NAMHI EASTERN HEALTH BOARD REGIONAL

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24 February 2000, Davenport Hotel, Dublin

The annual regional meeting of NAMHI for the Eastern region drew a keenly interested attendance to hear President Ann Donovan, Gerry Ryan and Deirdre Carroll report on the past year’s work–giving a flavour of the forthcoming NAMHI AGM in May. A review of NAMHI’s image and role is under way, seeking new ways to make it even more effective in 21st -century Ireland, with rapidly changing political and administrative structures. This is in preparation for the launch of a new five-year plan for NAMHI, on completion and assessment of the 1996 strategic plan 2000: A plan for progress. Gerry Ryan acknowledged general satisfaction with the December budgetary allocations to learning disability, with the essential proviso that the effectiveness of promised improvements which had been budgeted for would be closely monitored by the relevant government departments, and certainly by NAMHI.

NAMHI will sharpen its focus on pressing for a statutory right to service, so that when the ‘good times’ wane and budgetary cutbacks are again threatened, people with intellectual disabilities will be able to claim their rights, with the force of law. The association’s other priorities continue to be to campaign for the highest possible standards, ensured by legislation and inspection; for the end of inappropriate services, e.g. in general psychiatric hospitals; for clarification of legal issues regarding inheritance, guardianship and consent; for the maintenance of clear statistical data for effective planning; for NAMHI members to be more proactive in partnerships and advocacy; for effective ways of working with emerging social partnerships and disability and human rights groups, as well as the NDA, Equality Authority and Comhairle; and for the extension of NAMHI’s own service to members. Gerry Ryan particularly acknowledged the advocacy and advice given by Deirdre Carroll, and the role of NAMHI’s newly appointed Information and Research Officer, Clíona Ní Chualáin.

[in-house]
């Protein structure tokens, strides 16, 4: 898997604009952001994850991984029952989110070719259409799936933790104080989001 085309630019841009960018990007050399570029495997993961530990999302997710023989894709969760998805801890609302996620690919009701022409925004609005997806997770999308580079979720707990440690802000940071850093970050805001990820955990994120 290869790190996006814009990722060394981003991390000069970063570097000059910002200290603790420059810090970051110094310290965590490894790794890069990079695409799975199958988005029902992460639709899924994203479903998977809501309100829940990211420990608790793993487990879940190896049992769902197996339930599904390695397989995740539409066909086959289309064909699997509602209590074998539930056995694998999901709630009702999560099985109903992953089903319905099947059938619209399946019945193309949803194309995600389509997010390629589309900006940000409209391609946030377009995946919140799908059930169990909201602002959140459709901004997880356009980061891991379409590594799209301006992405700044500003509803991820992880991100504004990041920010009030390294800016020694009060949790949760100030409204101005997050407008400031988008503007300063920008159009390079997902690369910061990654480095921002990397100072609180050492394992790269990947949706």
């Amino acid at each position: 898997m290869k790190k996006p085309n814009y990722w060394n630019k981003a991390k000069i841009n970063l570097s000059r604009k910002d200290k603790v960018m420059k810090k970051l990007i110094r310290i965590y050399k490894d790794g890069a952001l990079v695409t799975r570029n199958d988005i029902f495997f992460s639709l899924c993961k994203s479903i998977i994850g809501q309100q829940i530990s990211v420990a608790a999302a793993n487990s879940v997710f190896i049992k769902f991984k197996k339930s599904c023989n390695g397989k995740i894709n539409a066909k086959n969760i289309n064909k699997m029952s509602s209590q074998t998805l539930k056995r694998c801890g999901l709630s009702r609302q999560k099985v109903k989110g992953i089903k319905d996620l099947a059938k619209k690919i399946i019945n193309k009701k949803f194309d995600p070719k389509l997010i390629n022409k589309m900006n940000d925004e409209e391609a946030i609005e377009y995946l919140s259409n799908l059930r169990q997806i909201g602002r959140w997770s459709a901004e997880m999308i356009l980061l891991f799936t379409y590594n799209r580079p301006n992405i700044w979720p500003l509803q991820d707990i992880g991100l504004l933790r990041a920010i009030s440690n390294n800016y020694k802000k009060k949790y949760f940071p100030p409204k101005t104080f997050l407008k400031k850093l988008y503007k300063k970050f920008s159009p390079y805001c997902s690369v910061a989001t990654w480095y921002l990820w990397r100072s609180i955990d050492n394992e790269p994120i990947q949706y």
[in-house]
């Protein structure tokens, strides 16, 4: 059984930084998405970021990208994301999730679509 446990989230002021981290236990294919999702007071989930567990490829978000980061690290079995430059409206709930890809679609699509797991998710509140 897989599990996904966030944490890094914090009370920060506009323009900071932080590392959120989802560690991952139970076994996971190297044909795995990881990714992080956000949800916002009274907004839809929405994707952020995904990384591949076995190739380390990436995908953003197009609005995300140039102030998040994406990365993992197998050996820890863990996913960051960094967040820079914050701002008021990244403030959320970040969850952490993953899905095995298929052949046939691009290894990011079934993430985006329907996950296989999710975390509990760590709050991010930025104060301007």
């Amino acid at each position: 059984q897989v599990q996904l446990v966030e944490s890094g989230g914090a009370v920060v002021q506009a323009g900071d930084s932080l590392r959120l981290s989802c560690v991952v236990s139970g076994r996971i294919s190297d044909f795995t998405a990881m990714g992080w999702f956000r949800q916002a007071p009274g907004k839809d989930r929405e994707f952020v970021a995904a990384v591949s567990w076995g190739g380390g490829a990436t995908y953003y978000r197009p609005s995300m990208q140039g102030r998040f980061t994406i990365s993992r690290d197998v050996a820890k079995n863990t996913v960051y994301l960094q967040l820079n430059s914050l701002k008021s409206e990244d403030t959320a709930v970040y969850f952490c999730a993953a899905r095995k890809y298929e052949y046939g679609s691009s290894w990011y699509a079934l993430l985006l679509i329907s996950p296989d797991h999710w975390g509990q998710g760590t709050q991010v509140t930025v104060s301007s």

A major item on the agenda of the Annual Regional Meeting was the facilitation of nominations to the Consultative Committees of the three constituent health boards within the new Eastern Regional Health Authority, which was to come into effect on 1 March 2000- The nominations, all of which were approved, were to be submitted to the new Health Authority with NAMHI’s submission that parents should be represented both on the Mental Handicap Services Development Committee (MHSCC) and the Mental Handicap Services Consultative Committee (MHSCC), and that there should be parent representation for each of the community care areas in each health board. The parents nominated were: East Coast Area Health Board: P.J. Droody and Frieda Finlay; Northern Area Health Board: Tom Halligan and Tony Murray; South-Western Area Health Board: Karen Canning and Sadie Tate. NAMHI hopes to hold an information session for all parent representatives on health board committees later this year, in order to discuss guidelines to assist them in a unified approach to representation, information circulation and feedback. Gerry Ryan pointed out that citizens should also approach the elected public representatives on the Health Board to put their questions or petitions to the Health Board’s chief executive.

One of the topics raised during discussion before the close of the regional meeting was the shortage of staffing levels throughout learning disability services, and the need to attract suitable recruits into nursing, the therapies and care assistance. Increasingly, recruitment approaches are being used in secondary educational settings and at recruitment fairs, and ‘trawls’ are being initiated abroad and in the electronic media. Gerry Ryan stated that it had been agreed with the Department of Health that where present staff shortages might impede progress on the setting up of newly planned programmes or facilities, available funds should be used during the interim to extend home support systems through other existing services.

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